Adding Animations to Our Robot AI in Unity 2021
In this article, we’ll add animations of the AI character walking, running, and going idle behind cover.
The first thing we need to check is how the Rig’s Animation Type was imported for our Robot we’ll be animating.
It is mistakenly set as Generic, so we’ll set that to Humanoid.
Before I create an Animation Controller from scratch, I want to check the project for one since the Robot prefab was originally missing from the project.
Sure, enough there is a “Robot” Controller, which I’ve assigned to the Animator component of the Robot_1 game object.
I’ve also clicked the Overrides Apply button to save this to the prefab itself.
Running the game, I find that the Controller never leaves the Idle state so no animation is occurring.
Looking over the Controller itself, I can see that it is setup with the assumption that the AI should always walk before it runs and that it can enter the Cover_idle animation from the Running State.
There are also 3 parameters already included in the Controller which I will need to make use of.
For a more complete idea of what I’m working with here, I’ve previewed each animation state.
Now, I’m going to manually mess with the Animator Controller’s parameters while the game is running to see what effects they have.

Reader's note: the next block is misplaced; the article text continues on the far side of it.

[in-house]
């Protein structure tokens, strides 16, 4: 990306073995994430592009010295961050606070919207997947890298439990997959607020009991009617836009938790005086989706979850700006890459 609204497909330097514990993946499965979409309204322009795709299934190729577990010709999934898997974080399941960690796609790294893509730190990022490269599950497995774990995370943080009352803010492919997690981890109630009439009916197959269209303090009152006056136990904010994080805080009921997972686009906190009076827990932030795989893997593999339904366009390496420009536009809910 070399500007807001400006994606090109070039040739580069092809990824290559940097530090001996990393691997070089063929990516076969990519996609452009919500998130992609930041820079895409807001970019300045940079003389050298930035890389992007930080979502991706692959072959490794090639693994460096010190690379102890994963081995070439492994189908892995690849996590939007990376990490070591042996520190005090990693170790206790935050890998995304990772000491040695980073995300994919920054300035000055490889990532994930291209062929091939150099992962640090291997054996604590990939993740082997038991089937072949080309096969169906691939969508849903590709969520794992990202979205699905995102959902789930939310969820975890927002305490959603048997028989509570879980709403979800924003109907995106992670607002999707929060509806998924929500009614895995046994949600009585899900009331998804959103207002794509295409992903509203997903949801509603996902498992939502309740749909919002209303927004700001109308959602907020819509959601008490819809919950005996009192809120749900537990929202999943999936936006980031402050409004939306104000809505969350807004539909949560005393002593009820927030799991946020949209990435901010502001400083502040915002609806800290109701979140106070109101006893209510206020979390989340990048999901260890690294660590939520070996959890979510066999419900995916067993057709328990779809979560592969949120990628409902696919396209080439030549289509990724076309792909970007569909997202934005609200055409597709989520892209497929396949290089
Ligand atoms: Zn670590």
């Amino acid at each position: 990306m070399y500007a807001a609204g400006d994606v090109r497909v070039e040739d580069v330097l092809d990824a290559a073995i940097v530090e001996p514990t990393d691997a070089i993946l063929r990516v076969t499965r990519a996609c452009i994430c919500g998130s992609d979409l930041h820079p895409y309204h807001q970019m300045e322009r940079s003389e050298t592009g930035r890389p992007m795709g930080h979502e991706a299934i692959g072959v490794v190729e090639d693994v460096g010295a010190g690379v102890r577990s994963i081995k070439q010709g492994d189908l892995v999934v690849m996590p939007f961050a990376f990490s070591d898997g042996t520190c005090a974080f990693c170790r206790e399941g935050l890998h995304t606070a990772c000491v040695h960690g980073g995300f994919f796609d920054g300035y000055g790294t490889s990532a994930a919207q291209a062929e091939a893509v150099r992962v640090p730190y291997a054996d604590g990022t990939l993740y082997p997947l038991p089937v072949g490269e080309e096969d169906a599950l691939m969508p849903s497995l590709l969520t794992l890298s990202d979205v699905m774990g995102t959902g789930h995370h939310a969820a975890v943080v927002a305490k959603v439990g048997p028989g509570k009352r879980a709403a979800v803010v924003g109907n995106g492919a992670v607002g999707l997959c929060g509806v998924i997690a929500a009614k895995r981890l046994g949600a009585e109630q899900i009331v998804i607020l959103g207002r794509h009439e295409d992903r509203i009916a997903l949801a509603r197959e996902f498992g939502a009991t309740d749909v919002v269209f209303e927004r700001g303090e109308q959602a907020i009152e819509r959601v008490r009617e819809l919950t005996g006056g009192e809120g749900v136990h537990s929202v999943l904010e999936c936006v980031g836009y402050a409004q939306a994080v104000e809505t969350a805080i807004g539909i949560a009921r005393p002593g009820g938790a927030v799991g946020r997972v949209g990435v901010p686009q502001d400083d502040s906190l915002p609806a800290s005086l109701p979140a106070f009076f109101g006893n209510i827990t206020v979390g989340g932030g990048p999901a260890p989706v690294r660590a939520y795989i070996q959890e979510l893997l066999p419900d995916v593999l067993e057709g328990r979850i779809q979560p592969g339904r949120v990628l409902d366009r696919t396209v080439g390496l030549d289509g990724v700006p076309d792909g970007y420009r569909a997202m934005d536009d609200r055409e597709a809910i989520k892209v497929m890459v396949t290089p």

Above we can see idle animation becomes the walk animation which becomes the run animation as we increase the speed value.
The Hiding parameter only takes effect when in the Running state, as expected, so the Speed parameter has to be a value high enough to enter the Running state.
And of course, our Death parameter does exactly what you would expect it to.
Controlling the Controller
We have the basic building blocks needed for our objective but we’ll need to supply the concrete that binds them.
In the case of the Robot_1 animations, we’ll need to control these animation states from our RobotAI script.
First of all, we’ll need a variable to make referencing the Animator more convenient.
We’ll also use variables to control each of the parameters we have access to.
Next we have to assign the Animator to its variable in our Start() method.
We’ll also default the values for our parameter variables.
You would think that you could just call “Animator.parameters” or “.speed” to assign the parameters but you’d be wrong.
We can use Animator.parameters to GET or READ the parameters, but we can’t set them.
This would be useful if we didn’t know ahead of time what parameters to expect so that we could just iterate through and load them into an array.
But we do, so that is not necessary.
Animation Parameters are variables that are defined within an that can be accessed and assigned values from . This is…
Per the Unity documentation shown and linked above, we can see that there are 5 methods on the Animator class we can use to modify the runtime animator controller’s parameters.
SetFloat, SetInteger, SetBool, SetTrigger, and ResetTrigger.
With these methods, we need to pass the name of the Parameter we wish to modify and the value it should be changed to.